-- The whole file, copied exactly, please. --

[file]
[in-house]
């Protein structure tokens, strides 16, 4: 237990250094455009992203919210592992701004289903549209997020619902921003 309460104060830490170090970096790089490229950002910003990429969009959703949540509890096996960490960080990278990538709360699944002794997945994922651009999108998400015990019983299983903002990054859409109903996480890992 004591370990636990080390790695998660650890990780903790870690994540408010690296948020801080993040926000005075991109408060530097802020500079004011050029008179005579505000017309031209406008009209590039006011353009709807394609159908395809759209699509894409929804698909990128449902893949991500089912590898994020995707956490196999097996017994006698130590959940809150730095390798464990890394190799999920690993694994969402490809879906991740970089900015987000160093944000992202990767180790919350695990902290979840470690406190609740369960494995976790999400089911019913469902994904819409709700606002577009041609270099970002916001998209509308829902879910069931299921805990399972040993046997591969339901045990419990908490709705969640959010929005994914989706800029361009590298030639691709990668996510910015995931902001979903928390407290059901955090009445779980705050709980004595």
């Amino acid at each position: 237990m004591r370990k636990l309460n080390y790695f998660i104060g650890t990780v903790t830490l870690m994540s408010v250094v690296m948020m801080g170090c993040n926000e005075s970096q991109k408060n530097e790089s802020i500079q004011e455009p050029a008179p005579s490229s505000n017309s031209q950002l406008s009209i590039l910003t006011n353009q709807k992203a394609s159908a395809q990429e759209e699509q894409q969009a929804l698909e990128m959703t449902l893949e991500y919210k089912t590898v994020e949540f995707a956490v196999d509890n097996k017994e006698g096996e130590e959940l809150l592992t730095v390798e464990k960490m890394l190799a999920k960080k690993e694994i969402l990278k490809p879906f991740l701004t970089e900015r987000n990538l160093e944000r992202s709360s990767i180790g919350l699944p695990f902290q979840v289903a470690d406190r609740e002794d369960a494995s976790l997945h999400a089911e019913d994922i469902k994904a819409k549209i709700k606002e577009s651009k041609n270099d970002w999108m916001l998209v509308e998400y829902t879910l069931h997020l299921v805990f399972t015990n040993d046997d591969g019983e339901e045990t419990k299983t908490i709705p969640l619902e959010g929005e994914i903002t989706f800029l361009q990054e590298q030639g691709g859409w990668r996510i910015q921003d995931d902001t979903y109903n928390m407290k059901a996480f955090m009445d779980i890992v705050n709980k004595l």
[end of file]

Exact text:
[in-house]
């Protein structure tokens, strides 16, 4: 237990250094455009992203919210592992701004289903549209997020619902921003 309460104060830490170090970096790089490229950002910003990429969009959703949540509890096996960490960080990278990538709360699944002794997945994922651009999108998400015990019983299983903002990054859409109903996480890992 004591370990636990080390790695998660650890990780903790870690994540408010690296948020801080993040926000005075991109408060530097802020500079004011050029008179005579505000017309031209406008009209590039006011353009709807394609159908395809759209699509894409929804698909990128449902893949991500089912590898994020995707956490196999097996017994006698130590959940809150730095390798464990890394190799999920690993694994969402490809879906991740970089900015987000160093944000992202990767180790919350695990902290979840470690406190609740369960494995976790999400089911019913469902994904819409709700606002577009041609270099970002916001998209509308829902879910069931299921805990399972040993046997591969339901045990419990908490709705969640959010929005994914989706800029361009590298030639691709990668996510910015995931902001979903928390407290059901955090009445779980705050709980004595």
């Amino acid at each position: 237990m004591r370990k636990l309460n080390y790695f998660i104060g650890t990780v903790t830490l870690m994540s408010v250094v690296m948020m801080g170090c993040n926000e005075s970096q991109k408060n530097e790089s802020i500079q004011e455009p050029a008179p005579s490229s505000n017309s031209q950002l406008s009209i590039l910003t006011n353009q709807k992203a394609s159908a395809q990429e759209e699509q894409q969009a929804l698909e990128m959703t449902l893949e991500y919210k089912t590898v994020e949540f995707a956490v196999d509890n097996k017994e006698g096996e130590e959940l809150l592992t730095v390798e464990k960490m890394l190799a999920k960080k690993e694994i969402l990278k490809p879906f991740l701004t970089e900015r987000n990538l160093e944000r992202s709360s990767i180790g919350l699944p695990f902290q979840v289903a470690d406190r609740e002794d369960a494995s976790l997945h999400a089911e019913d994922i469902k994904a819409k549209i709700k606002e577009s651009k041609n270099d970002w999108m916001l998209v509308e998400y829902t879910l069931h997020l299921v805990f399972t015990n040993d046997d591969g019983e339901e045990t419990k299983t908490i709705p969640l619902e959010g929005e994914i903002t989706f800029l361009q990054e590298q030639g691709g859409w990668r996510i910015q921003d995931d902001t979903y109903n928390m407290k059901a996480f955090m009445d779980i890992v705050n709980k004595l």